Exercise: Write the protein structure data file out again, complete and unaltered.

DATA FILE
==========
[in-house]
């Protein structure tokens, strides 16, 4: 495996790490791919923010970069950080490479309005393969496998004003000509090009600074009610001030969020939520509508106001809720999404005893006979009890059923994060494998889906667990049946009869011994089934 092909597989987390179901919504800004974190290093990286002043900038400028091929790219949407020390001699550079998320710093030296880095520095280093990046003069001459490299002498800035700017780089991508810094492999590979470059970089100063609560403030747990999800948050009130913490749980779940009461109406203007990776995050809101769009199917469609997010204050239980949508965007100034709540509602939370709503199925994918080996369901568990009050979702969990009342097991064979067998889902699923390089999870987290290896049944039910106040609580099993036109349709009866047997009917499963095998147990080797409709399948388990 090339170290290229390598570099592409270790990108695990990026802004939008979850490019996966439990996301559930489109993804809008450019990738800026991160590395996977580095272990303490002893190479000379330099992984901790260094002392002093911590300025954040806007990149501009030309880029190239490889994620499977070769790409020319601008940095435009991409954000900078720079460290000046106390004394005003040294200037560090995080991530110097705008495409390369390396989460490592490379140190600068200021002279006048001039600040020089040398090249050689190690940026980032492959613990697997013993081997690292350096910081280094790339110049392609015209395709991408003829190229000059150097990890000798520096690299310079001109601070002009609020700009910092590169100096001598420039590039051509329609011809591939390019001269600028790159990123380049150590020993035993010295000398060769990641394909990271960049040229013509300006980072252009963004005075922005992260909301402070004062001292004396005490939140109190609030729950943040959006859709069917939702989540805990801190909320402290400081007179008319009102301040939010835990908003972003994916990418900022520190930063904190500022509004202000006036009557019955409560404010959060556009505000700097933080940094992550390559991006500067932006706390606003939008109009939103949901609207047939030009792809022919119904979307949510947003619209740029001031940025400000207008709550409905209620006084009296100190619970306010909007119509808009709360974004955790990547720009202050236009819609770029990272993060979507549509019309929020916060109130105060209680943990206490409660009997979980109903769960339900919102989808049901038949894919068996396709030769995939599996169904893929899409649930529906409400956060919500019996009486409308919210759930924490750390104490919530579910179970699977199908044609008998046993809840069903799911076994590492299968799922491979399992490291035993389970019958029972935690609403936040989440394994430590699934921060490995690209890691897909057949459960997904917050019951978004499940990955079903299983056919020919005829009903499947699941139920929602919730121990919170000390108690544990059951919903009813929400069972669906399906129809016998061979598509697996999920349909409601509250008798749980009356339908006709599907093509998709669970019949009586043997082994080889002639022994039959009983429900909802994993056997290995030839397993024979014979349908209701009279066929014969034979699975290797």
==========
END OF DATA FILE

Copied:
[in-house]
């Protein structure tokens, strides 16, 4: 495996790490791919923010970069950080490479309005393969496998004003000509090009600074009610001030969020939520509508106001809720999404005893006979009890059923994060494998889906667990049946009869011994089934 092909597989987390179901919504800004974190290093990286002043900038400028091929790219949407020390001699550079998320710093030296880095520095280093990046003069001459490299002498800035700017780089991508810094492999590979470059970089100063609560403030747990999800948050009130913490749980779940009461109406203007990776995050809101769009199917469609997010204050239980949508965007100034709540509602939370709503199925994918080996369901568990009050979702969990009342097991064979067998889902699923390089999870987290290896049944039910106040609580099993036109349709009866047997009917499963095998147990080797409709399948388990 090339170290290229390598570099592409270790990108695990990026802004939008979850490019996966439990996301559930489109993804809008450019990738800026991160590395996977580095272990303490002893190479000379330099992984901790260094002392002093911590300025954040806007990149501009030309880029190239490889994620499977070769790409020319601008940095435009991409954000900078720079460290000046106390004394005003040294200037560090995080991530110097705008495409390369390396989460490592490379140190600068200021002279006048001039600040020089040398090249050689190690940026980032492959613990697997013993081997690292350096910081280094790339110049392609015209395709991408003829190229000059150097990890000798520096690299310079001109601070002009609020700009910092590169100096001598420039590039051509329609011809591939390019001269600028790159990123380049150590020993035993010295000398060769990641394909990271960049040229013509300006980072252009963004005075922005992260909301402070004062001292004396005490939140109190609030729950943040959006859709069917939702989540805990801190909320402290400081007179008319009102301040939010835990908003972003994916990418900022520190930063904190500022509004202000006036009557019955409560404010959060556009505000700097933080940094992550390559991006500067932006706390606003939008109009939103949901609207047939030009792809022919119904979307949510947003619209740029001031940025400000207008709550409905209620006084009296100190619970306010909007119509808009709360974004955790990547720009202050236009819609770029990272993060979507549509019309929020916060109130105060209680943990206490409660009997979980109903769960339900919102989808049901038949894919068996396709030769995939599996169904893929899409649930529906409400956060919500019996009486409308919210759930924490750390104490919530579910179970699977199908044609008998046993809840069903799911076994590492299968799922491979399992490291035993389970019958029972935690609403936040989440394994430590699934921060490995690209890691897909057949459960997904917050019951978004499940990955079903299983056919020919005829009903499947699941139920929602919730121990919170000390108690544990059951919903009813929400069972669906399906129809016998061979598509697996999920349909409601509250008798749980009356339908006709599907093509998709669970019949009586043997082994080889002639022994039959009983429900909802994993056997290995030839397993024979014979349908209701009279066929014969034979699975290797």